2nd Tommy John surgery linked to pitcher performance decline

Written by Brandon Howard | March 26, 2015 | Print  |

Researchers at Henry Ford Hospital found among MLB pitchers who underwent a second Tommy John surgery, their performance declined and their careers became shorter, reports Medicalxpress.com.

Researchers analyzed data and performance surrounding 33 pitchers who fit the criteria between 1996 and 2012 and compared them to pitchers who never received the surgery. Only 65 percent of pitchers with two surgeries returned to the professional level, averaged three years or less at that level and saw the amount of innings they pitched dropped to nearly half. They also saw their win-loss record dropped in half, reports Medicalxpress.com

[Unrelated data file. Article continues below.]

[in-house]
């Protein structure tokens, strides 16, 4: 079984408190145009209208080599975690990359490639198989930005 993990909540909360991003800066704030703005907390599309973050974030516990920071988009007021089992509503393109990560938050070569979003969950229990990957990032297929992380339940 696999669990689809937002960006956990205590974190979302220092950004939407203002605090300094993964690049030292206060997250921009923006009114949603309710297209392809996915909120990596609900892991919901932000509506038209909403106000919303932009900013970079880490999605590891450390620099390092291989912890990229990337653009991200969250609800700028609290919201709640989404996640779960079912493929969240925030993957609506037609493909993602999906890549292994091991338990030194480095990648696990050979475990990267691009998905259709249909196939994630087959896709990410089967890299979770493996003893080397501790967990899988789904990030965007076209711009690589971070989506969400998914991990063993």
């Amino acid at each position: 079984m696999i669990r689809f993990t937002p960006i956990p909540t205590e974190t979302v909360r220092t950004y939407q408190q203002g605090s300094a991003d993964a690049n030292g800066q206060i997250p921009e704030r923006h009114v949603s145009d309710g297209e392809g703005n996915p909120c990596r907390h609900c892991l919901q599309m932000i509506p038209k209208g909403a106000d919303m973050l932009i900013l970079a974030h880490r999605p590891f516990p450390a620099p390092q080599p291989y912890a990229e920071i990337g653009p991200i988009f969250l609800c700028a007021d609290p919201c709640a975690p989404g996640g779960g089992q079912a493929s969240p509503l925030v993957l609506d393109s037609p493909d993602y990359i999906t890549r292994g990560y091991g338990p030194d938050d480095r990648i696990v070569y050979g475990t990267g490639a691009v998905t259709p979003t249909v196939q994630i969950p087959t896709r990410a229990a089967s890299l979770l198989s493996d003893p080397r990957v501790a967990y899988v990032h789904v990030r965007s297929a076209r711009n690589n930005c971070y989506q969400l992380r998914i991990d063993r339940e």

"It's possible that increased surveillance of pitch counts, a lesser pitching role or a lack of arm endurance after a second surgery may be contributing factor in performance and pitching workload," said Vasilios (Bill) Moutzouros, MD, a Henry Ford orthopedic surgeon and the study's senior author to Medicalxpress.com.

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